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Kate Andrews

The right to party depends on following the party line

For most of this year, Boris Johnson’s proudest boast has been that Britain had the fastest vaccine rollout of almost any country in the world. The jabs were seen as our passport to freedom and the end of restrictions. Early indications among both old and young suggested similar excitement to get vaccinated. When Twickenham stadium

Now what? The government’s Covid optimism is fading fast

When the news broke on Sunday morning that Boris Johnson and Rishi Sunak planned to skip self-isolation — availing themselves of a loophole — the reaction was as much disbelief as fury. Could the Prime Minister and Chancellor, even for a second, think it right to excuse themselves from the Test and Trace regime that

The crisis in Lebanon is a warning for the West

 Beirut On the highway into Beirut the other day, we drove past a petrol queue that was more than two miles long. On and on it went, the drivers sweating and swearing in brutal heat. Some had run out of fuel while they waited, having to push their cars when the queue inched forwards. There

How Leni Riefenstahl shaped the modern Olympics

It’s an uncomfortable truth, but the Olympic Games in their modern form were pretty much invented by the Nazis. They came up with the idea of the torch relay, for example, the one that begins in Olympia and ends with the lighting of the cauldron at the opening ceremony. But it wasn’t the events at

Organic food isn’t better for us – or the environment

It is mystifying to me that organic food is still widely seen as healthier, more sustainable and, most absurdly, safer than non-organic food. Following the publication of part two of Henry Dimbleby’s National Food Strategy last week, the organic movement was quick to suggest that organic food and farming offer a way to achieve the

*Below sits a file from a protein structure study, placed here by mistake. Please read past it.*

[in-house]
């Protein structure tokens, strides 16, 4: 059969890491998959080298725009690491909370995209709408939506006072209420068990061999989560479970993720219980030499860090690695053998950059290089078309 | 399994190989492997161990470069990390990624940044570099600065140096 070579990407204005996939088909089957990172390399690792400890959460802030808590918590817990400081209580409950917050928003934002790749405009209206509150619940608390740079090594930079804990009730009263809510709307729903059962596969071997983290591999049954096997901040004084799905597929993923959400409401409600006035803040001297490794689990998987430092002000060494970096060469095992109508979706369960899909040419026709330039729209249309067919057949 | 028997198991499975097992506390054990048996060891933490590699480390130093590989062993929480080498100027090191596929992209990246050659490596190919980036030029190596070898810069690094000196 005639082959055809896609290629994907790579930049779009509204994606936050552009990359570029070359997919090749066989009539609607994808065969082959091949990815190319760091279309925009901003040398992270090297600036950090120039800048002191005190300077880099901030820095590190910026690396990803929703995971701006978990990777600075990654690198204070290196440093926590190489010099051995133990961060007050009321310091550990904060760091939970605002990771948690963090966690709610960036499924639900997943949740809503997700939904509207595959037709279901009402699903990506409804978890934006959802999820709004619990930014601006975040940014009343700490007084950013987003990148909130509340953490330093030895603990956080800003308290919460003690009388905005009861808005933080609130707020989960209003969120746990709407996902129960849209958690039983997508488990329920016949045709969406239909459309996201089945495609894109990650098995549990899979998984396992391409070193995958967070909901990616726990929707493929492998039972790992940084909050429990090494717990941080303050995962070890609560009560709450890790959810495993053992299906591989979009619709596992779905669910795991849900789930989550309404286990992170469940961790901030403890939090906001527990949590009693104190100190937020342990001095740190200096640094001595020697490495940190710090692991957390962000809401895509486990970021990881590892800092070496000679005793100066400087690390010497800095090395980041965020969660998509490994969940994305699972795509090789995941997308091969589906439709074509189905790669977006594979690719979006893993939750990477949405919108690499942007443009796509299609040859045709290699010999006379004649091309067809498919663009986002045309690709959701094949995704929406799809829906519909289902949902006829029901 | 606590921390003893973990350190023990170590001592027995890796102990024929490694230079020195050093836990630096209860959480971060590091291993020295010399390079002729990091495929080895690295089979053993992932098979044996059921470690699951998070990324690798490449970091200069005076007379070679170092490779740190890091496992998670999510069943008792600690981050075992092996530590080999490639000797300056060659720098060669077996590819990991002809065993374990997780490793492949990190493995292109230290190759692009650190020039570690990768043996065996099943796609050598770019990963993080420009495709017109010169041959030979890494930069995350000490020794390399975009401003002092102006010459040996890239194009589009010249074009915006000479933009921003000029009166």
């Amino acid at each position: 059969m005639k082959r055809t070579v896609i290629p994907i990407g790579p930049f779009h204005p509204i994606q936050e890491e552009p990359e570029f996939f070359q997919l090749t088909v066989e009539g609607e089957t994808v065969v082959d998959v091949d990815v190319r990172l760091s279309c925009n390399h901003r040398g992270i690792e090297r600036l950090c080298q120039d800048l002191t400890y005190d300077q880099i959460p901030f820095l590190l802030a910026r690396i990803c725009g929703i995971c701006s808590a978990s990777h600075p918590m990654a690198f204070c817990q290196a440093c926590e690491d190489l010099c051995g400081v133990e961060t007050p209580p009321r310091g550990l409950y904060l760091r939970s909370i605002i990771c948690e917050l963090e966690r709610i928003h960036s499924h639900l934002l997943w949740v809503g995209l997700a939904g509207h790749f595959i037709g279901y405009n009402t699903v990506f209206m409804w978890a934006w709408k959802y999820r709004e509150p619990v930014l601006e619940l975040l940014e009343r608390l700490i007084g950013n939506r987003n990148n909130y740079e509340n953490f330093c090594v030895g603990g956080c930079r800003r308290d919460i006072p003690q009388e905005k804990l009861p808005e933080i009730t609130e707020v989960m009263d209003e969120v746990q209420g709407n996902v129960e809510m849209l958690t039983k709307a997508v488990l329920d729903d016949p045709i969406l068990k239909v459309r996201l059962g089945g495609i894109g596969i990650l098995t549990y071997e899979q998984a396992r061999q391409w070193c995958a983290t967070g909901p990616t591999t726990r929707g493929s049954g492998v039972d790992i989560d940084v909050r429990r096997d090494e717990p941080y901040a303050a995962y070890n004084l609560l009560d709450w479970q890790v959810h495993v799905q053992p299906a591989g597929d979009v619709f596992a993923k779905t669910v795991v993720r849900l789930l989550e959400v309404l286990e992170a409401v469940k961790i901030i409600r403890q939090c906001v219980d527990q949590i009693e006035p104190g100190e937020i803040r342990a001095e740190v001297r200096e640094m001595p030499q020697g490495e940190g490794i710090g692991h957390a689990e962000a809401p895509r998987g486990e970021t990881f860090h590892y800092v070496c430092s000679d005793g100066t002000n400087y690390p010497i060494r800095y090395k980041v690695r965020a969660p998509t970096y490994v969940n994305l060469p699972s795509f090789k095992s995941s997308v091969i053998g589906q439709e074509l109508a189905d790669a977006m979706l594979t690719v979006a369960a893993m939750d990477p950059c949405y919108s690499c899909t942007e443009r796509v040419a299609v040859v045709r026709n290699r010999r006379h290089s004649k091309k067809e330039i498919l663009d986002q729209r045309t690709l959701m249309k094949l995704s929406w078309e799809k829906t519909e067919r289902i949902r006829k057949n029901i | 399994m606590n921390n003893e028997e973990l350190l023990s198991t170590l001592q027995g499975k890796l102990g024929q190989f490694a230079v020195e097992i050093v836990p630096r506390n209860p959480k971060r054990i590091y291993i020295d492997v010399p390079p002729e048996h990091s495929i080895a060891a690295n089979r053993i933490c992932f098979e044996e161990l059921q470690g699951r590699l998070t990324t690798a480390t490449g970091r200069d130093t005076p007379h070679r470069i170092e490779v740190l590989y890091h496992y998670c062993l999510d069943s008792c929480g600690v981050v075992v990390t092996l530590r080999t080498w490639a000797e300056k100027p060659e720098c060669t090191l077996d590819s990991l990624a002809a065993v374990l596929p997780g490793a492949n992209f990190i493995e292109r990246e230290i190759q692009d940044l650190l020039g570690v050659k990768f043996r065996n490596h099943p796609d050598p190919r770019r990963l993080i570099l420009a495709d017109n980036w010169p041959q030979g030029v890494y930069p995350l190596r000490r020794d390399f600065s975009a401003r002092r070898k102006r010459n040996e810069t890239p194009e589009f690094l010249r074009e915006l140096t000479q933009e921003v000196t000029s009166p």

The strange death of the English garden

Gardening is dead. It had been ailing for a long time and it sometimes looked as though it might pull through. But I knew it had finally kicked the bucket when the last of the three patches of grass I used to be able to see behind my house was replaced with a plastic lawn.

My 46 days on the road with John Woodcock

Although it was a miracle that he survived until a few weeks before his 95th birthday, the death of John Woodcock, the unrivalled cricket correspondent of the Times from 1954 to 1988, has left an enormous hole in many people’s lives, not least my own. I first met Wooders, as he was known to one

Notes on...

The curious mythology of the Gosforth Cross

In the small Cumbrian village of Gosforth, in the graveyard of St Mary’s Church, there is a sandstone cross which has stood there since the 10th century. It’s tall, nearly 15 feet, which immediately distinguishes it from any other sculpted stone cross you might find in churchyards across Britain. Up close, it’s even more unusual.